While non-diegetic music can be tricky in VR, sometimes its an important part of the overall aesthetic. Plus, there can be ways to integrate non-diegetic music into the spatial environment. Joe Thwaites of Sony Europe describes an interesting combination of diegetic and non-diegetic music that was integrated into the ‘VR Luge’ section of the PlayStation VR Worlds game. In this gameplay sequence, players ride feet-first on a luge that’s racing downhill amidst heavy vehicle traffic. The experience was designed to be a heart-stopping thrill ride. “So one of the experiments we did around the synchronization of the world was using a combination of diegetic and non-diegetic music to build tension as you zoomed down the hill,” Thwaites describes. “We used 3D car radios to introduce elements of percussion into the 2D soundtrack that was playing.” In the musical score for this sequence, the non-diegetic music presented a purely percussive rhythm, but as the player passed by other cars, the music would change. “So as you passed a car with a radio playing, an element of that 3D music would transition from the car into the 2D soundtrack.” In this way, the in-game radio music would briefly become a part of the game’s non-diegetic score, while still conveying spatial positioning inside the 3D world.
So in these examples from PlayStation VR Worlds and Star Wars Battlefront Rogue One X-Wing VR Mission, we see that audio teams grapple constantly with the contrasting natures of diegetic and non-diegetic music. While it seems as though non-diegetic music has been relegated to a very traditional, non-spatially localized delivery, this may not always be the case. Jay Steen of Criterion Games spent some time considering the possibility of delivering the non-diegetic music of his Star Wars game with a more enveloping spatial texture. “We did do a quick experiment on it, and we found that it’s like having an orchestra sitting around you,” Steen says. “We didn’t want to evoke you sitting in the middle of an orchestral recording. We just wanted it to sound like the movie.” That being said, Steen doesn’t rule out the possibility of a more spatially-interesting mix for music in the future, including the use of ambisonic recordings for non-diegetic musical scores. “Ambisonic recordings of orchestras for example,” Steen speculates, “I think there’s something fun there. We haven’t experimented with it anymore than that, but yeah, definitely, we’d want to try.”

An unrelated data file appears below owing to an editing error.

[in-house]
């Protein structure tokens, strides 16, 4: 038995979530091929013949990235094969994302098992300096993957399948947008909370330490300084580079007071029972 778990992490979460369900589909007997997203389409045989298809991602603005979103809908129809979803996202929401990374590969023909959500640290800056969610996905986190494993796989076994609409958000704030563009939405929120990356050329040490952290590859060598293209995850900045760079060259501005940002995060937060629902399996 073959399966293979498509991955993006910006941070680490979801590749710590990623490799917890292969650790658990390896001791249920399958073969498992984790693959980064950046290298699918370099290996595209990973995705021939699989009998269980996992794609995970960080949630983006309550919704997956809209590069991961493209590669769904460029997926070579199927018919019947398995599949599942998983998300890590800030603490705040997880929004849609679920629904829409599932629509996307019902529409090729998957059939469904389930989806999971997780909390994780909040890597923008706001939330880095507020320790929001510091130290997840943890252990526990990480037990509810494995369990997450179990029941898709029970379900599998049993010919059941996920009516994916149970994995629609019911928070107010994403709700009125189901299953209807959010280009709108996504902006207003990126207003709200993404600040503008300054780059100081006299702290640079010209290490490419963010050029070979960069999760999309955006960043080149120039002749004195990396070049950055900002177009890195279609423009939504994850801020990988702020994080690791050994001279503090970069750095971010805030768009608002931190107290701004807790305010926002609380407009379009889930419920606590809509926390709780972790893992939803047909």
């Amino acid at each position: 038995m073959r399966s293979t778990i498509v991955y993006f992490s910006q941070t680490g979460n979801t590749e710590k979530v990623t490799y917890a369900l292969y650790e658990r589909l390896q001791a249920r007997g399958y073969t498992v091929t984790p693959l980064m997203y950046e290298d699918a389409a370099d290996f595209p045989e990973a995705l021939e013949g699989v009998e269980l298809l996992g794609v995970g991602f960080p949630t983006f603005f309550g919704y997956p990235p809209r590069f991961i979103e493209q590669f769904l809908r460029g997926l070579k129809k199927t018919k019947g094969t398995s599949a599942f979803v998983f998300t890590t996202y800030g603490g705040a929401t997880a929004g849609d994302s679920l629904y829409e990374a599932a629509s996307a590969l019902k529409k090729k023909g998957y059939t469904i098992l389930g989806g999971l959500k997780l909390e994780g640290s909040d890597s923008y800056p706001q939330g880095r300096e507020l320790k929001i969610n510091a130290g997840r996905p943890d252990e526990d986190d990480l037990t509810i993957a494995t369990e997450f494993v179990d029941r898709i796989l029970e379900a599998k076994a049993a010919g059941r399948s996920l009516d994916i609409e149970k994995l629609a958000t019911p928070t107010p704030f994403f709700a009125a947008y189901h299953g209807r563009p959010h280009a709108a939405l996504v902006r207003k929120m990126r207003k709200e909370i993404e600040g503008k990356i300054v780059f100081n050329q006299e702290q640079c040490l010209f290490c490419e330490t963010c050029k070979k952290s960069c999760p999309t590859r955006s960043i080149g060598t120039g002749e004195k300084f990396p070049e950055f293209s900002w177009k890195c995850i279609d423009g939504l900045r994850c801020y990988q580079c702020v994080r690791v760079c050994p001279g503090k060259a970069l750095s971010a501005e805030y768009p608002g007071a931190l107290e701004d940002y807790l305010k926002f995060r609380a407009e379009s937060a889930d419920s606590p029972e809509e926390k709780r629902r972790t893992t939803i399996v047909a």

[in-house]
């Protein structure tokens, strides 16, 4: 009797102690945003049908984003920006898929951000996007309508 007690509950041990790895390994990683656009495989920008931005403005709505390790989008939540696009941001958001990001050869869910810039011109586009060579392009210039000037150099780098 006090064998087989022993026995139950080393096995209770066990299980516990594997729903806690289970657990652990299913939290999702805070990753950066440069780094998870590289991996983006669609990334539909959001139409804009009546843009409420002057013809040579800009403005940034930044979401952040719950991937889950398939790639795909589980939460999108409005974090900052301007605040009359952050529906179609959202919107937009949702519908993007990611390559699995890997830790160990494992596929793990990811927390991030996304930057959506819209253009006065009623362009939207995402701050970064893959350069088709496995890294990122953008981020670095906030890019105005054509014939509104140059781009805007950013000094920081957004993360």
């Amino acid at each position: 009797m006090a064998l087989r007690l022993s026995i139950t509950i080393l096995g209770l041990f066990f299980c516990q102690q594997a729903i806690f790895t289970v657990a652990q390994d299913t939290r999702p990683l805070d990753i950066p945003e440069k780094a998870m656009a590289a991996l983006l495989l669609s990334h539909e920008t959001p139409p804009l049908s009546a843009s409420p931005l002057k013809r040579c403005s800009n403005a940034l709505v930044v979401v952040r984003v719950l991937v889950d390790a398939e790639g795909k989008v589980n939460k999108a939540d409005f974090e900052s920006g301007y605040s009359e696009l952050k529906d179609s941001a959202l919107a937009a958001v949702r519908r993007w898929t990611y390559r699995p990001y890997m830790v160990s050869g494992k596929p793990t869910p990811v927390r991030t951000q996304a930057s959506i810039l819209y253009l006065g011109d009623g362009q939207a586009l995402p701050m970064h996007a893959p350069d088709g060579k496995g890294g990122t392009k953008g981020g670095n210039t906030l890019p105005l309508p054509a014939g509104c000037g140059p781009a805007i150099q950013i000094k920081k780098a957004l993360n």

So this concludes our look at two presentations from GDC 2017 that focused on issues that complicate music creation and implementation in virtual reality. I hope you’ve found this interesting, and please feel free to leave a comment in the space below!
Winifred Phillips is an award-winning video game music composer whose most recent project is the triple-A first person shooter Homefront: The Revolution. Her credits include games in five of the most famous and popular franchises in gaming: Assassin’s Creed, LittleBigPlanet, Total War, God of War, and The Sims. She is the author of the award-winning bestseller A COMPOSER’S GUIDE TO GAME MUSIC, published by the MIT Press. As a VR game music expert, she writes frequently on the future of music in virtual reality games. Follow her on Twitter @winphillips.